Tag: AT&T

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DirecTV Now and Then

From the day I received the Oct. 14, 2016 letter about billing changes, AT&T U-verse and Internet cancellation was inevitable. I had auto-pay set up to a credit card, but the service provider wanted access to my bank account, which I didn’t want to give. “Beginning in December, your credit card will be charged eight days after your Bill Cycle date”, the correspondence reads. The change meant AT&T would take payment on the 8th of the month rather than the 21st. Since the company bills a month in advance, the new date would work out to about six-weeks in fees paid ahead for future service. On principle, being an independent-minded “don’t tell me what to do” Mainer, I considered other options.

Ironically, the launch of another AT&T service, DirecTV Now, on October 30th, made the decision to cancel super easy. After several starts and stops, the Wilcox household has finally cut the cord for good. DirecTV Now is the nudge, but other streaming services make a big difference, too. Much has changed since the last cord-cutting effort, in November 2015, which we abandoned after about 7 weeks. The quality and quantity of original programming from Amazon, Hulu, and Netflix is greater and hugely enticing 12 months later. 

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I Love ‘X Factor UK’ But Must Leave It

Six months ago, nearly a year after cutting the cord, the Wilcox household reattached—to AT&T U-verse. At the time, my daughter was moving back home, and Cox cable comes into the room where she would reside. Given the importance of the Internet to my daily work,and not wanting the modem and WiFi access point to be in a place with limited access, we signed up for AT&T Internet service and television with it. The connection is in the main room of our apartment, where Cox can’t come without drilling and cabling the landlord won’t allow.

Before the Fall college semester started, Molly moved out to a group place near the ocean. Around the same time, U-verse started to behave badly. We had bandwidth, but some websites consistently hung or slowly loaded. Top of list: Anything Google. I would later learn that, coincidentally or perhaps not, Google Fiber courted San Diego County

A Bill Too Far

Do you ever get the impression your wallet is being relentlessly sucked dry? Or that consumers are being expected to pay for an ever growing list of subscription-based services that, in a less profit-mad world, […]

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Quick Quotes: iPhone 3.0 Edition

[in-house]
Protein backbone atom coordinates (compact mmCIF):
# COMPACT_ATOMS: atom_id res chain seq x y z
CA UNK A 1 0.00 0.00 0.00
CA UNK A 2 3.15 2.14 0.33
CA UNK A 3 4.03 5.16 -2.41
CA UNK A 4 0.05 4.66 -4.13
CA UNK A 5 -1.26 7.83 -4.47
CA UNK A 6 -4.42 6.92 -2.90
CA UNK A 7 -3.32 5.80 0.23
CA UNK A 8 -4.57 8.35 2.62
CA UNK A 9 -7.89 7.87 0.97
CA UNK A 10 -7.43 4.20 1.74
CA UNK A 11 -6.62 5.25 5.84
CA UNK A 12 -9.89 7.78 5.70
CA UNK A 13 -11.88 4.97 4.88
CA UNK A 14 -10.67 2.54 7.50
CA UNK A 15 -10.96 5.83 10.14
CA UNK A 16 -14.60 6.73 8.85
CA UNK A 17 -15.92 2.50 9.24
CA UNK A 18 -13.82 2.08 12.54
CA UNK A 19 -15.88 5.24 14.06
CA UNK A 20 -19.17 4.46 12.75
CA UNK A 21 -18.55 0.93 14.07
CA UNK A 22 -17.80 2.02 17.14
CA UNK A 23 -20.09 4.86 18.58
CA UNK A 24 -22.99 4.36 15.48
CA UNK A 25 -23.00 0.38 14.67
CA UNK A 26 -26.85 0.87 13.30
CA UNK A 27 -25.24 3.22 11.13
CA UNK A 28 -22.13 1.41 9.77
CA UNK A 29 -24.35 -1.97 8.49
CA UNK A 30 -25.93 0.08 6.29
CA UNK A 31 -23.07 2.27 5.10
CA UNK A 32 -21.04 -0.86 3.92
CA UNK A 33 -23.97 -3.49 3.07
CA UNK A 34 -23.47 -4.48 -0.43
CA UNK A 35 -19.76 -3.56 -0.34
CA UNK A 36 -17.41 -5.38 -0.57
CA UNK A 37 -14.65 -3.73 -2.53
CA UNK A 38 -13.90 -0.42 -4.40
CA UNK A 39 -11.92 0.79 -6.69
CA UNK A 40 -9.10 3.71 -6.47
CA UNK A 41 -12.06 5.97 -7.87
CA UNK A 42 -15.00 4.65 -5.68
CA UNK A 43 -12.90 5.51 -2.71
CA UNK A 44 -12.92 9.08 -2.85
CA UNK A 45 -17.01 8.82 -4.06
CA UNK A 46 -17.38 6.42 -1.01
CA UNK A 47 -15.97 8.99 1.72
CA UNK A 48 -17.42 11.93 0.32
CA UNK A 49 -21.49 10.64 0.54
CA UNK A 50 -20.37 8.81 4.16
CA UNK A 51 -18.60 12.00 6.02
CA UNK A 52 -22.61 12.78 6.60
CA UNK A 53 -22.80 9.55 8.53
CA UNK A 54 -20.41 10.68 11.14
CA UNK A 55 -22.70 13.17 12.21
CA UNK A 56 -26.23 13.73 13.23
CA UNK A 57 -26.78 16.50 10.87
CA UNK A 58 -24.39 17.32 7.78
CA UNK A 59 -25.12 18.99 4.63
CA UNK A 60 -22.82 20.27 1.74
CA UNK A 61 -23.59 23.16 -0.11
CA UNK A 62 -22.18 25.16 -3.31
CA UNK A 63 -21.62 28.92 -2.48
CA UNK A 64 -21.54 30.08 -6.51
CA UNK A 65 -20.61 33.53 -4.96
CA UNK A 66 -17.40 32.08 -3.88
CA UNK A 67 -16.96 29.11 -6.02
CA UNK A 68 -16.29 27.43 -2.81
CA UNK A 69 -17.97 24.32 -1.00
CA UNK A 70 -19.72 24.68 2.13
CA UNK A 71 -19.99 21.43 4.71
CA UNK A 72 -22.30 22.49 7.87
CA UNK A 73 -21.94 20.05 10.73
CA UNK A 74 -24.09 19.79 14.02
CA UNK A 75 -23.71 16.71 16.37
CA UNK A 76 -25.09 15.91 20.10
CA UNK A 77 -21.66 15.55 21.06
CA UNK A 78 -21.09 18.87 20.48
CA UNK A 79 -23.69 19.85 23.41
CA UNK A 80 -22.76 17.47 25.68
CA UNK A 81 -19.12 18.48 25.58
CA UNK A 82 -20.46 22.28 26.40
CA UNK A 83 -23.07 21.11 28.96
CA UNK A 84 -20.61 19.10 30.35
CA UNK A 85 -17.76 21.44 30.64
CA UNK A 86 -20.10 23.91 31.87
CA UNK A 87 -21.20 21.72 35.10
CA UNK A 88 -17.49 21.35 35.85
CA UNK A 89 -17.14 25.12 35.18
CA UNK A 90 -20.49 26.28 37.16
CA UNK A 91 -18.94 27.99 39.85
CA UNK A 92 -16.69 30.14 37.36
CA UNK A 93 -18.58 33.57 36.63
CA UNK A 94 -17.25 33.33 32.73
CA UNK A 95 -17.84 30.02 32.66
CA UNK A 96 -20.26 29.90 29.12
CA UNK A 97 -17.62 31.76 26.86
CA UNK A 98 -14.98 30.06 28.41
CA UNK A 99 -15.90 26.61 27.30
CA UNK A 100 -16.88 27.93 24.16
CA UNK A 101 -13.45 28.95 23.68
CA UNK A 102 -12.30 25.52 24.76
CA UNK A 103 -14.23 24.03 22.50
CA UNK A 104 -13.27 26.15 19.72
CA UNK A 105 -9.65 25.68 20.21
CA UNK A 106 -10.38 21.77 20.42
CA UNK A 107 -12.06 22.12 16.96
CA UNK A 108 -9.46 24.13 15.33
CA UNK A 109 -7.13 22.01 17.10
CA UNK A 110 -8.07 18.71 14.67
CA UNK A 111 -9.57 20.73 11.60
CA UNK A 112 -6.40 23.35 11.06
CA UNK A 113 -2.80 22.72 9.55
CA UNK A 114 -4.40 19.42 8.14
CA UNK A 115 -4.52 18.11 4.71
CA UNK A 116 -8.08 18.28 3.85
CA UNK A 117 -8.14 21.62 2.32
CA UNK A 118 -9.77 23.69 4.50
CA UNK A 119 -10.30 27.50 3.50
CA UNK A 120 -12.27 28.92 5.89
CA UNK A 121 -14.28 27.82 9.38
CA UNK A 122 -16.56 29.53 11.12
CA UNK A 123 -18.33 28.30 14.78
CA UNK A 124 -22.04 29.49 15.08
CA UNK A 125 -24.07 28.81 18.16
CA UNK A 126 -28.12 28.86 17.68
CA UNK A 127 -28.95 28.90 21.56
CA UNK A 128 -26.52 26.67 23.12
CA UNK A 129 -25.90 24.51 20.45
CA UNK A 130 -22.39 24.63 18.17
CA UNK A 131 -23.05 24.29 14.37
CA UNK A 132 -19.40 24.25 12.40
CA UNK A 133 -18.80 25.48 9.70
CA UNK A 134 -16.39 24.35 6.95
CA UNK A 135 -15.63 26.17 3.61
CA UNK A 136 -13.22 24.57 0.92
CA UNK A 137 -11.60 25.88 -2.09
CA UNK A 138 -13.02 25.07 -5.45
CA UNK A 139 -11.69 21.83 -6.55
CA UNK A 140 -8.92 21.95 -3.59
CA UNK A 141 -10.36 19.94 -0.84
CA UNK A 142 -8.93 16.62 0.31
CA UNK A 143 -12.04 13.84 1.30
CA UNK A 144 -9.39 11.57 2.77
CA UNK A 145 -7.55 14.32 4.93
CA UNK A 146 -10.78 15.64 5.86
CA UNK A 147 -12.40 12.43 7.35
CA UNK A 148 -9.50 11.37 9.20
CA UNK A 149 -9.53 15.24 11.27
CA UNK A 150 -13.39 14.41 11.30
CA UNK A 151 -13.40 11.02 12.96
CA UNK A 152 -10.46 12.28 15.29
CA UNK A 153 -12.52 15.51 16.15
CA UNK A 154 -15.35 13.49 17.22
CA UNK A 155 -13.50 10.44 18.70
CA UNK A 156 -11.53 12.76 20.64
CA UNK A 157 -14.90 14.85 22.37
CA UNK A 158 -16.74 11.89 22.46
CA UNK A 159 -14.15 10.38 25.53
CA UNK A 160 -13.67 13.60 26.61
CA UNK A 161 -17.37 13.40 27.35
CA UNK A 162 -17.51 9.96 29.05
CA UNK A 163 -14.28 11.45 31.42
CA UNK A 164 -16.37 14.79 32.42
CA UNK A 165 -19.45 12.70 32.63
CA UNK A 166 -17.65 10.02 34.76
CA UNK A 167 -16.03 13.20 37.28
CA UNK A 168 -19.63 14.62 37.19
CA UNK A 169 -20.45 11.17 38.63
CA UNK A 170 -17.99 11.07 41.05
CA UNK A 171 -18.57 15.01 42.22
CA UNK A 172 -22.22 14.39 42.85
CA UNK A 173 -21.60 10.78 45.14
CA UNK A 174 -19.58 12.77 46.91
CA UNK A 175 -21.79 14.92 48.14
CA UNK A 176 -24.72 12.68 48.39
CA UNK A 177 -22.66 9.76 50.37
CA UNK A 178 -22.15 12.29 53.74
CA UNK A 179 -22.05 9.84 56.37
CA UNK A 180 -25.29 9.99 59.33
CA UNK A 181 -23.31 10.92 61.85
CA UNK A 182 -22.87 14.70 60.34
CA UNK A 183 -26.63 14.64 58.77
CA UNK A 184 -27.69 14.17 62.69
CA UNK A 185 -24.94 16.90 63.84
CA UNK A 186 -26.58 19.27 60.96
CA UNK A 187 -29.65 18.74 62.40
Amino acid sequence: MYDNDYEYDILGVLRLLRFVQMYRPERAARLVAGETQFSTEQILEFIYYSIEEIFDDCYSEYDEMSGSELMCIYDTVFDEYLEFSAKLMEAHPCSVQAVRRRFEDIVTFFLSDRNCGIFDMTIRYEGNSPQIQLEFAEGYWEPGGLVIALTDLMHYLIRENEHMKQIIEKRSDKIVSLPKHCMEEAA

What have I got to say about iPhone 3.0, available today, and iPhone 3GS, coming on Friday? Here is my quick take.

Editor’s Note, March 29, 2010: For about six weeks during summer 2009, and following my April 30 layoff from eWEEK, I put out my shingle as an independent analyst. I had worked as an analyst for JupiterResearch from 2003 to 2006. But the role just didn’t feel right, particularly given the economy. This post represents a feature of “quotes” for journalists to use in their stories.

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My Minimalistic Home Office

For weeks, I’ve been meaning to post something about my minimalistic home office. Today, jkOnTheRun’s James Kendrick posted on his “clean minimalistic office,” which got me off my procrastinating butt.

I’ve worked out of a home office for more than a decade. People don’t ask as much about it as they did in 1999, when many fewer people worked remotely. But when there are questions, the first usually is: “How do you keep from getting distracted? You know, watching TV and stuff?”

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iPhone 3G Whiners Should Just Get a Life

Historically, early technology adopters have paid more to get their goodies. Pick a category: Big-screen TV, color TV, Blu-ray player or recorder, car phone, cell phone, digital camera, DVR,  high-speed broadband, MP3 player, VHS player, VHS recorder, Walkman, etc., etc., etc. Early adopters paid a price premium. If they want the newest thing, they pay more.

But with iPhone 3GS, that “pay more” comes at a price hard for some people to accept. Many existing US iPhone 3G owners are whining about not being eligible for discounted iPhone 3GS pricing. I say: Tough luck. You want the newest thing, you’re going to have to pay for it.